Food selection and predation risk in the Andean white-eared opossum (Didelphis pernigra Allen, 1900) in a suburban area of Bogotá, Colombia
López-Barragan, Cinthya Nathaly | 2017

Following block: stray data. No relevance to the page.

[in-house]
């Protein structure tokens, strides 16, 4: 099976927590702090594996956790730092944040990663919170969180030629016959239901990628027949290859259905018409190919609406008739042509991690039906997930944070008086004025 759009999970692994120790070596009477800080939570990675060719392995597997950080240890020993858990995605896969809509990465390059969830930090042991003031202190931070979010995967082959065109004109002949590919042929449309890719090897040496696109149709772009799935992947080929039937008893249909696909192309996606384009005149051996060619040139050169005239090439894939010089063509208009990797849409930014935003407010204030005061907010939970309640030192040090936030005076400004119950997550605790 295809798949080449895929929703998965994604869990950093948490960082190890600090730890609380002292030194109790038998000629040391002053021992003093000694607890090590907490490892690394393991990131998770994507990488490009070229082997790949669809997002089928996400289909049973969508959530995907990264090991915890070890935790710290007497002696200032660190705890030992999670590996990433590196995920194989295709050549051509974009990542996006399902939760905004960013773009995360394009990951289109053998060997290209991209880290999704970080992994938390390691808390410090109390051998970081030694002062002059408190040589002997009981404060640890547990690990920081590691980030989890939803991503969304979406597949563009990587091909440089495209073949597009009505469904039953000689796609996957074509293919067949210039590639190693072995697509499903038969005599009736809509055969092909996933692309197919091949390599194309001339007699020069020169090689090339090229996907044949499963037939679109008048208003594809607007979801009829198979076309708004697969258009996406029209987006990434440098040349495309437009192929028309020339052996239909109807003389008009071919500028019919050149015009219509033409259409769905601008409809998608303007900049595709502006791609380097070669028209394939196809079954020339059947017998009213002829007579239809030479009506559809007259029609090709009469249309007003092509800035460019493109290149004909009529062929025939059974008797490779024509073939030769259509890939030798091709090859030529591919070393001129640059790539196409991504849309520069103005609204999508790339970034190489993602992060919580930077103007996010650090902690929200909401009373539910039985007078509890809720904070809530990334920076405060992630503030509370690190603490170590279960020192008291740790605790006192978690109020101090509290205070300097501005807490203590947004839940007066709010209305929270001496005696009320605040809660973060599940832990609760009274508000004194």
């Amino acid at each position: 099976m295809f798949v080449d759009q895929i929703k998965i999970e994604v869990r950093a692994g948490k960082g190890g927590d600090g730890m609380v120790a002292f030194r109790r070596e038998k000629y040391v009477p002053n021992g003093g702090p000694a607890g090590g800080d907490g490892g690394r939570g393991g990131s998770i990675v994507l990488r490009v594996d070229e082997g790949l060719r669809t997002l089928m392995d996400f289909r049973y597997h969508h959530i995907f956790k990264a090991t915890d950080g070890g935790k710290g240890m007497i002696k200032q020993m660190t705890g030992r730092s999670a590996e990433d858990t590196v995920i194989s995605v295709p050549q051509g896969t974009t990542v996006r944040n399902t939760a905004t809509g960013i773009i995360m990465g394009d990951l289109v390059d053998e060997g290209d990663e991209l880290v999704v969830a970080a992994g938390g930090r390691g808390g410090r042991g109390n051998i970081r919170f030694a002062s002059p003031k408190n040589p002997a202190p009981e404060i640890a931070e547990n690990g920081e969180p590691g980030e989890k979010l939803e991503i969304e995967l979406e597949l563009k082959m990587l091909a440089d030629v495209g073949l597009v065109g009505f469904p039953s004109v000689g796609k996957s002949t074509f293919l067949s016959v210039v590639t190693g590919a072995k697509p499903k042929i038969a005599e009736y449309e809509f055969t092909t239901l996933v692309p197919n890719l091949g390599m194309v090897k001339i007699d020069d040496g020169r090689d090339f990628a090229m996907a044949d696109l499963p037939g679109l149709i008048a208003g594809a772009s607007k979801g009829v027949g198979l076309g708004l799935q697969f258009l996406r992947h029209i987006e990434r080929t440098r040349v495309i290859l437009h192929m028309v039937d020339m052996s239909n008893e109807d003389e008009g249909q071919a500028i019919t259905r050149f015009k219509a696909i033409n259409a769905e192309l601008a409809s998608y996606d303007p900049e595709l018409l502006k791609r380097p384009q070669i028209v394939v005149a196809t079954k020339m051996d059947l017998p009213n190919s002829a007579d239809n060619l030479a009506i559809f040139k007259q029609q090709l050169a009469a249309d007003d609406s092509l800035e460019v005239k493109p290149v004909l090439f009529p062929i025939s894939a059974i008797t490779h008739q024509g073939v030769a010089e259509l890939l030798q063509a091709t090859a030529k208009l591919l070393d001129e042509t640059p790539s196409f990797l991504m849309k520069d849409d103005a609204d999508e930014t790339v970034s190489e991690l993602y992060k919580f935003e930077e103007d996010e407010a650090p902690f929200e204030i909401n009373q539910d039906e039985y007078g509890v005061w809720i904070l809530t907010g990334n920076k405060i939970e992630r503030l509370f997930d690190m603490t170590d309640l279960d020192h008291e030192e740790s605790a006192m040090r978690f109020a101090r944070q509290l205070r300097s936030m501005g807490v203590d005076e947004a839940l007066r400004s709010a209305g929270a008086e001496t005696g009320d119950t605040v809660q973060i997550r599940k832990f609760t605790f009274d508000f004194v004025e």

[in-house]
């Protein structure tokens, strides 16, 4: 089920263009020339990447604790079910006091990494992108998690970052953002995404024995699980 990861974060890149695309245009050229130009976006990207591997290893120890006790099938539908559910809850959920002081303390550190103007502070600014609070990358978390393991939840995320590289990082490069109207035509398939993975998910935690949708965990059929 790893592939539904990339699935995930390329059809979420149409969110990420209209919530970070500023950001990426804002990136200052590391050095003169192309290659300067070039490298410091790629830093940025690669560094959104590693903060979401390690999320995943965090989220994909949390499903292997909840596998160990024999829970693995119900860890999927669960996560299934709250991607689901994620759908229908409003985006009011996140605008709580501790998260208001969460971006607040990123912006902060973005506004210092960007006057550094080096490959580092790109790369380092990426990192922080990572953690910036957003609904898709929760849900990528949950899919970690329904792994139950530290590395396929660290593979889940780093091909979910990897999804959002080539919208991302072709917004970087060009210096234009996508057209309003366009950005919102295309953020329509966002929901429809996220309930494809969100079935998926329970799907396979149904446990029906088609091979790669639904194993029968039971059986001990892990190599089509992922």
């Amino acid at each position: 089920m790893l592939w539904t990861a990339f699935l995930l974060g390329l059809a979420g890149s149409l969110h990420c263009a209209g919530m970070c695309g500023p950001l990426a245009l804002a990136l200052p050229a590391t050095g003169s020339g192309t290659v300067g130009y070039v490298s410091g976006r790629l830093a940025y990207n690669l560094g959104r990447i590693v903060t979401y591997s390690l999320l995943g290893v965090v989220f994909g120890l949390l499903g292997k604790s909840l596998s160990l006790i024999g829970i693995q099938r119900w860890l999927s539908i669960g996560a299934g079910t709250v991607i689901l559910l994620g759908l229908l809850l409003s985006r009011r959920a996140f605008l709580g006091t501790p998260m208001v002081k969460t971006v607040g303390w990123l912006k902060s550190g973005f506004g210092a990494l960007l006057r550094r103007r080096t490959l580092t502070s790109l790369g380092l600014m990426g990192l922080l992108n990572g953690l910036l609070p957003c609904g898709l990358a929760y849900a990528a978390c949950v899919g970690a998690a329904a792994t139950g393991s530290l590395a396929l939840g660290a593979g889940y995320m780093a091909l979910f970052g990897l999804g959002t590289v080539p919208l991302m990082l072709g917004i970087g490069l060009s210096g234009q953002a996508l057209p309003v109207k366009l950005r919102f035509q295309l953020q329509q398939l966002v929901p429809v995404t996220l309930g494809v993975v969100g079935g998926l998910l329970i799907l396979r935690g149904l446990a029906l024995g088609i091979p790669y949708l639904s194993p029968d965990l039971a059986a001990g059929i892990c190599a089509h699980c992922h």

Urbanization is spreading throughout the Andes, and despite it there is still wildlife which survives in these novel environments throughout Colombia and elsewhere. The Andean white-eared opossum (Didelphis pernigra Allen, 1900) can tolerate moderate levels of urbanization in the Andes highlands, and we evaluated its food selection based on optimal patch use theory using foraging stations to measure giving-up densities in a suburban area in Bogotá (∼2600 m a.s.l.). We offered the opossums equicaloric mixtures of protein-rich and sucrose-rich foods, and they preferred the sucrose mixture. However, the magnitude of this preference was influenced by temporal and spatial effects. We suggest that in environments such as the high Andes, where air temperature regularly drops below 10 °C, the opossums prefer foods that provide energy easily. We also assessed the opossums’ perceived risk of predation when domestic dogs (Canis lupus familiaris) are present by sprinkling dog urine in cotton swabs next to foraging stations; we expected opossums to forage more when the predator’s signal was not present. Dog urine indicated a risk for opossum’s at only one of six foraging stations, suggesting a weak predator’s signal effect that depends on location. Both food preferences and perception of risk by the opossum were affected by the spatial heterogeneity of the urban environment. Thus, microhabitat management at the study site, which is part of a recently created reserve to preserve Bogotá’s natural capital, appears to be key to conserve the opossums and their ecological functions in highly disturbed areas of the Andes.